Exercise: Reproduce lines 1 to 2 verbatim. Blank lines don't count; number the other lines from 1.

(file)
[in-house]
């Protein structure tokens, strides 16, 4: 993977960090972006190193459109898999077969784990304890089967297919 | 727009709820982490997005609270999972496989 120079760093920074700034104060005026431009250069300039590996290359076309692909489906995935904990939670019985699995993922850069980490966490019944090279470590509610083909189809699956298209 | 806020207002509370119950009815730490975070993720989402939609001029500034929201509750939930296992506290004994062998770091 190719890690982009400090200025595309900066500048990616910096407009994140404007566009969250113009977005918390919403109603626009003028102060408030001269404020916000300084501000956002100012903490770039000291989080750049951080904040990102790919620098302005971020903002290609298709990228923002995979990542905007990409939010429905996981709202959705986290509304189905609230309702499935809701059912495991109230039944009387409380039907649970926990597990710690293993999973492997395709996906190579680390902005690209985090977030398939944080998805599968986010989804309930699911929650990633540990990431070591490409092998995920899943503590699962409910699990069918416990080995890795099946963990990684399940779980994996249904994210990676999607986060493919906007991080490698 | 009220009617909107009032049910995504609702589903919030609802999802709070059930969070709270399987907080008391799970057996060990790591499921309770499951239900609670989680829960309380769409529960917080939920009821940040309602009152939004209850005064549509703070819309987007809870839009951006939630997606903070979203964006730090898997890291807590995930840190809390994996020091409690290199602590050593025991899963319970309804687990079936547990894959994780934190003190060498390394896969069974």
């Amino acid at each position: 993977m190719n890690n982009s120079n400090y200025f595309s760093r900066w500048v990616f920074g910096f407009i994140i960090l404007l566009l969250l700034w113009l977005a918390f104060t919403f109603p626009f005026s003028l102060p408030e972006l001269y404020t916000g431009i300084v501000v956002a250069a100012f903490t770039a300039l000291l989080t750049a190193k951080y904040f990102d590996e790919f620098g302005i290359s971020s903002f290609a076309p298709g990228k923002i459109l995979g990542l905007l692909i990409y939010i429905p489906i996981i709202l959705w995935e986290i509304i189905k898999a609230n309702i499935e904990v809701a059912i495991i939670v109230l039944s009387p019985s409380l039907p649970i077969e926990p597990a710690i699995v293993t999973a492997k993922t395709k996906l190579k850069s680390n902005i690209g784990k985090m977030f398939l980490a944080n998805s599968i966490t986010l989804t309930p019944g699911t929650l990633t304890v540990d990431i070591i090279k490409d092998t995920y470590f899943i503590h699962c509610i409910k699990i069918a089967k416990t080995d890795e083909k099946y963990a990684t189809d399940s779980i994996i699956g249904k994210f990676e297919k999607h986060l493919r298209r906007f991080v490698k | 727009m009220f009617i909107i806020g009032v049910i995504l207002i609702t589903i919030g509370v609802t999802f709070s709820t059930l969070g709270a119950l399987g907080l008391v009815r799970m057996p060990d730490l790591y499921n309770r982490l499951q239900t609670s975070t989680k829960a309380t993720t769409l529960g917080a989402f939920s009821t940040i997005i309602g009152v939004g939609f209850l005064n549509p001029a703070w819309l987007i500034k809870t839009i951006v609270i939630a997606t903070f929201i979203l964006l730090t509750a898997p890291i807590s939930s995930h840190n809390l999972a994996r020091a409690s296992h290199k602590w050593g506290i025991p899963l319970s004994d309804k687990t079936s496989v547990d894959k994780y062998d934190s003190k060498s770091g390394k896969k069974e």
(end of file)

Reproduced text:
[in-house]
């Protein structure tokens, strides 16, 4: 993977960090972006190193459109898999077969784990304890089967297919 | 727009709820982490997005609270999972496989 120079760093920074700034104060005026431009250069300039590996290359076309692909489906995935904990939670019985699995993922850069980490966490019944090279470590509610083909189809699956298209 | 806020207002509370119950009815730490975070993720989402939609001029500034929201509750939930296992506290004994062998770091 190719890690982009400090200025595309900066500048990616910096407009994140404007566009969250113009977005918390919403109603626009003028102060408030001269404020916000300084501000956002100012903490770039000291989080750049951080904040990102790919620098302005971020903002290609298709990228923002995979990542905007990409939010429905996981709202959705986290509304189905609230309702499935809701059912495991109230039944009387409380039907649970926990597990710690293993999973492997395709996906190579680390902005690209985090977030398939944080998805599968986010989804309930699911929650990633540990990431070591490409092998995920899943503590699962409910699990069918416990080995890795099946963990990684399940779980994996249904994210990676999607986060493919906007991080490698 | 009220009617909107009032049910995504609702589903919030609802999802709070059930969070709270399987907080008391799970057996060990790591499921309770499951239900609670989680829960309380769409529960917080939920009821940040309602009152939004209850005064549509703070819309987007809870839009951006939630997606903070979203964006730090898997890291807590995930840190809390994996020091409690290199602590050593025991899963319970309804687990079936547990894959994780934190003190060498390394896969069974």